By Alex Acquisto
June 4, 2015
The Portland-based nonprofit first presented its plan in early May. On Monday, the Planning Board vetted a preliminary sketch plan.
The proposal would convert the historic farmhouse and two barns at 577 U.S. Route 1 into the town’s first affordable housing project.
Avesta would preserve all three structures on the three-acre parcel, while converting the house, one of the barns, along with new space, into multi-unit housing totaling 20,000 square feet.
The plan would convert seven of the existing units in the farmhouse into eight affordable studio units, and add 42 units with the construction of a new building behind the house, likely to be connected to one of the barns. A parking lot with an estimated 50-55 spots is also being proposed, along with internal sidewalks and pedestrian areas.
The units will range in size from 350-712 square feet, Avesta President Dana Totman said last month. The qualifying income range for residents would be $27,000 to $43,000, Totman said.
The Southgate property is in a Town and Village Centers Fringe zone. Avesta is seeking a contract zone for the project in order to exceed the maximum 12 dwelling units per building in the zone.
Another potential modification in the contract zone includes a proposal to build a fourth floor at the rear of the building. The zone allows a maximum of three stories.
The farmhouse and barns are believed to have been constructed between 1798 and 1805 by Dr. Robert Southgate, who farmed on the surrounding land and was married to Mary King. King’s brother, William, was Maine’s first governor.
The house served later as a summer home for Neal Dow, a famed prohibitionist. It was later a restaurant, and then was converted into a seven-unit apartment building, which is how it remains today.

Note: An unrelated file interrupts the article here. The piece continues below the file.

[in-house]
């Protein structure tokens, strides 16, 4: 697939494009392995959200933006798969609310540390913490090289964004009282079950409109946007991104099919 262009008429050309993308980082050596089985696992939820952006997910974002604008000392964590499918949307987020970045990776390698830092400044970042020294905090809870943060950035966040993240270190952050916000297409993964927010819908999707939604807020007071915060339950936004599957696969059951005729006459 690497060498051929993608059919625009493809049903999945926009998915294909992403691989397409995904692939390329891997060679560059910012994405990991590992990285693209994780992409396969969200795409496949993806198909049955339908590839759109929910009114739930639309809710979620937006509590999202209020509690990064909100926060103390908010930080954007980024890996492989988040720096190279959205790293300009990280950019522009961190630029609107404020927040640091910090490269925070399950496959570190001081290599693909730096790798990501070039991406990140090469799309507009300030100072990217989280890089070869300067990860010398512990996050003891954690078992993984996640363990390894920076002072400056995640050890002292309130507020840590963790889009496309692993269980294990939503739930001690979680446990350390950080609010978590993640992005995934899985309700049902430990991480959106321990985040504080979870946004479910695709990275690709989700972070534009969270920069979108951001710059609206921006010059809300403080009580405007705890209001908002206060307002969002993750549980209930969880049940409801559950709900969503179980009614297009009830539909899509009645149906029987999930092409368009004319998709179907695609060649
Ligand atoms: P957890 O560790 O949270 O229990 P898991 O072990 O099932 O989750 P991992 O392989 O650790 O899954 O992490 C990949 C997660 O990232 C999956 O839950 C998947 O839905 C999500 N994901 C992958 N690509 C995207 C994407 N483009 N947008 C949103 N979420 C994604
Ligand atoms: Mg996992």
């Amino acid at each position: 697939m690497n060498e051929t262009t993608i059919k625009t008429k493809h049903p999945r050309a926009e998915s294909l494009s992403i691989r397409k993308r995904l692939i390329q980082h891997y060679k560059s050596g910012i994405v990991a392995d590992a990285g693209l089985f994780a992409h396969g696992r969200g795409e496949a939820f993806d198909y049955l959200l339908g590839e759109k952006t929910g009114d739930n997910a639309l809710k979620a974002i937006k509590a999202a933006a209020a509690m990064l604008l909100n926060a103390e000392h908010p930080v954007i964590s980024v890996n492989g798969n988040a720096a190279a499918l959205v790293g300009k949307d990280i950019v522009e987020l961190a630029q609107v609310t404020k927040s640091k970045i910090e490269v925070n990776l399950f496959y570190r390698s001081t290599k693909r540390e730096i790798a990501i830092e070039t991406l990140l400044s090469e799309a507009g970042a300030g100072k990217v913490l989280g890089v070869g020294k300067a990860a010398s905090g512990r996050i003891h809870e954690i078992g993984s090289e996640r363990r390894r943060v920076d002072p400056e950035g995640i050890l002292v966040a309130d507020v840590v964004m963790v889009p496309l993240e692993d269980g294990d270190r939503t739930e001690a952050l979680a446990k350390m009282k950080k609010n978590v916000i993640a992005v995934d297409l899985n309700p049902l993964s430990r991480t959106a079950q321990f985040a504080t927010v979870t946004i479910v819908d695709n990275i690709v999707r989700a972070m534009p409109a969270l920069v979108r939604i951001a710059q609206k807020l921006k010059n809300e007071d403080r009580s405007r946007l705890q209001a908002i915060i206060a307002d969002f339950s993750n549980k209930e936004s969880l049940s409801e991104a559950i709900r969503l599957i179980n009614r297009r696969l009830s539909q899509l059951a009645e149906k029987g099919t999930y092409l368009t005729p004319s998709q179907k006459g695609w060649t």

Issues the Planning Board examined Monday include the number of parking spaces and where they should be situated, and how to create adequate fire lane access.
Dan Riley, Sebago Technic’s senior project manager, told the board that after speaking with the Fire Department, creating fire access might require removing the second, more dilapidated barn. But it is Avesta’s “intent to preserve the barn if feasible,” Riley said.
Planning Board member Nicholas McGee said he didn’t feel one parking spot per unit will be enough.
“Parking and the 1-to-1 ratio is definitely one of my concerns here,” McGee said. “If you had overflow, where would the overflow go?”
The TVC3 zone allows “a modest amount of parking in front of the building,” Jay Chace, the town’s senior planner, said.
Putting a lot behind the house wouldn’t necessarily work either, without zone modification, because a shoreland zone extends 250 feet from Philips Brook at the rear of property, Riley said Monday. The zone requires less than 20 percent paved, impervious surface in that portion of the property.
Aside from those concerns, board members voiced support for the project.
“Like the rest of the board, from what I’m hearing, I’m pretty excited about the opportunity that this offers,” board member Michael Wood said.
After approval by the Planning Board and eventually the Town Council, the project could begin as early as summer 2016.